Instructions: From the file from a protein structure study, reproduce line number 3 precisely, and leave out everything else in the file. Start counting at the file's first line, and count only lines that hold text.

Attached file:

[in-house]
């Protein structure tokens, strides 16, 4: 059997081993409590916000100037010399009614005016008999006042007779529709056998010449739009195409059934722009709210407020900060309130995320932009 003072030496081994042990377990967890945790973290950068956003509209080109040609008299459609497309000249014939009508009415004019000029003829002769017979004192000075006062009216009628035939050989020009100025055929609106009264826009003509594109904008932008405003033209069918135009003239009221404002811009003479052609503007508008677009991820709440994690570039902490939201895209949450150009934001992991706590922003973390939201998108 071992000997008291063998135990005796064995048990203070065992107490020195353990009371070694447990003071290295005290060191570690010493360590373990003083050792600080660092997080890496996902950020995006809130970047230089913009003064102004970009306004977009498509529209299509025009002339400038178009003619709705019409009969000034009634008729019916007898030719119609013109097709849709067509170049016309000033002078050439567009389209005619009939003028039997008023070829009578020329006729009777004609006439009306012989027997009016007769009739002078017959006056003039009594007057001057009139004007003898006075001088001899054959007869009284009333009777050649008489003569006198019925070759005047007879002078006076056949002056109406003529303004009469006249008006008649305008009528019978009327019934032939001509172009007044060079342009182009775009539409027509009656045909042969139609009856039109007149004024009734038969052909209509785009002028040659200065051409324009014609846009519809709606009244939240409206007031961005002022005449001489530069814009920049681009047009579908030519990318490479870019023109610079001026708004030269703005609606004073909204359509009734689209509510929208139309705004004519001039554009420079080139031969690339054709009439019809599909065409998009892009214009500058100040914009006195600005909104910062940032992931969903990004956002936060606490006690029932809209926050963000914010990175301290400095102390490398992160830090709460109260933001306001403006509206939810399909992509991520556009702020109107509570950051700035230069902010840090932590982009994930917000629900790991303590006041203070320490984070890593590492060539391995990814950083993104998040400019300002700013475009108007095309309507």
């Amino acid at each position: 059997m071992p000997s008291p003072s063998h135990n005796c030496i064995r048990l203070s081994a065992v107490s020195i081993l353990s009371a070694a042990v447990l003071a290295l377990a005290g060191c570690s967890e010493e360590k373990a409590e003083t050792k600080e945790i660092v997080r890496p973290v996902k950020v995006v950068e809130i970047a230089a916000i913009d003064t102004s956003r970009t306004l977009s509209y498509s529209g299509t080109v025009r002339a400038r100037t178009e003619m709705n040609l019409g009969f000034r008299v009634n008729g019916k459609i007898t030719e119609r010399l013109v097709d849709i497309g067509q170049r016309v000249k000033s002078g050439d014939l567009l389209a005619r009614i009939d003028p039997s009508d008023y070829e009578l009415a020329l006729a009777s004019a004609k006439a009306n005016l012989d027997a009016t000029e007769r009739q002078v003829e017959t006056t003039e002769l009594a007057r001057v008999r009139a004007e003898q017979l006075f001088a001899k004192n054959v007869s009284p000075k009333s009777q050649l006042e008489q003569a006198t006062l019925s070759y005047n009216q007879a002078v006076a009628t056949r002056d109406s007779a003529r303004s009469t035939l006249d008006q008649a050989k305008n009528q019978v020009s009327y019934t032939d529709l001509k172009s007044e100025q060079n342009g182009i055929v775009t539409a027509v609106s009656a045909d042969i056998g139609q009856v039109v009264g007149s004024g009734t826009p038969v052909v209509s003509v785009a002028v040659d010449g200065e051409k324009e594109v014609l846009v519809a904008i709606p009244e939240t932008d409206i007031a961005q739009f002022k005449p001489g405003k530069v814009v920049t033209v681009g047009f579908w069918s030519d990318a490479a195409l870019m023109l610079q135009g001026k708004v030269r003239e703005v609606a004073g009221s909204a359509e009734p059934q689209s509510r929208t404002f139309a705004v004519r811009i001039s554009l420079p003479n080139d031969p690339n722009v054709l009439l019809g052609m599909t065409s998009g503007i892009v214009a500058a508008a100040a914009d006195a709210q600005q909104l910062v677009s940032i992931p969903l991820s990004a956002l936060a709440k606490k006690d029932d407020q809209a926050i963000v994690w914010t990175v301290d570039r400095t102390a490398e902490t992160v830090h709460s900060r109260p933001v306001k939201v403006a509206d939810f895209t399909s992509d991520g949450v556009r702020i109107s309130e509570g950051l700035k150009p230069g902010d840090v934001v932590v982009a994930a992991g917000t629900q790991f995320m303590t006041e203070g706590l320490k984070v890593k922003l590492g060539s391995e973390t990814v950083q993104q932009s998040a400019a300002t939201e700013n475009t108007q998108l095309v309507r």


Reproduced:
């Amino acid at each position: 059997m071992p000997s008291p003072s063998h135990n005796c030496i064995r048990l203070s081994a065992v107490s020195i081993l353990s009371a070694a042990v447990l003071a290295l377990a005290g060191c570690s967890e010493e360590k373990a409590e003083t050792k600080e945790i660092v997080r890496p973290v996902k950020v995006v950068e809130i970047a230089a916000i913009d003064t102004s956003r970009t306004l977009s509209y498509s529209g299509t080109v025009r002339a400038r100037t178009e003619m709705n040609l019409g009969f000034r008299v009634n008729g019916k459609i007898t030719e119609r010399l013109v097709d849709i497309g067509q170049r016309v000249k000033s002078g050439d014939l567009l389209a005619r009614i009939d003028p039997s009508d008023y070829e009578l009415a020329l006729a009777s004019a004609k006439a009306n005016l012989d027997a009016t000029e007769r009739q002078v003829e017959t006056t003039e002769l009594a007057r001057v008999r009139a004007e003898q017979l006075f001088a001899k004192n054959v007869s009284p000075k009333s009777q050649l006042e008489q003569a006198t006062l019925s070759y005047n009216q007879a002078v006076a009628t056949r002056d109406s007779a003529r303004s009469t035939l006249d008006q008649a050989k305008n009528q019978v020009s009327y019934t032939d529709l001509k172009s007044e100025q060079n342009g182009i055929v775009t539409a027509v609106s009656a045909d042969i056998g139609q009856v039109v009264g007149s004024g009734t826009p038969v052909v209509s003509v785009a002028v040659d010449g200065e051409k324009e594109v014609l846009v519809a904008i709606p009244e939240t932008d409206i007031a961005q739009f002022k005449p001489g405003k530069v814009v920049t033209v681009g047009f579908w069918s030519d990318a490479a195409l870019m023109l610079q135009g001026k708004v030269r003239e703005v609606a004073g009221s909204a359509e009734p059934q689209s509510r929208t404002f139309a705004v004519r811009i001039s554009l420079p003479n080139d031969p690339n722009v054709l009439l019809g052609m599909t065409s998009g503007i892009v214009a500058a508008a100040a914009d006195a709210q600005q909104l910062v677009s940032i992931p969903l991820s990004a956002l936060a709440k606490k006690d029932d407020q809209a926050i963000v994690w914010t990175v301290d570039r400095t102390a490398e902490t992160v830090h709460s900060r109260p933001v306001k939201v403006a509206d939810f895209t399909s992509d991520g949450v556009r702020i109107s309130e509570g950051l700035k150009p230069g902010d840090v934001v932590v982009a994930a992991g917000t629900q790991f995320m303590t006041e203070g706590l320490k984070v890593k922003l590492g060539s391995e973390t990814v950083q993104q932009s998040a400019a300002t939201e700013n475009t108007q998108l095309v309507r």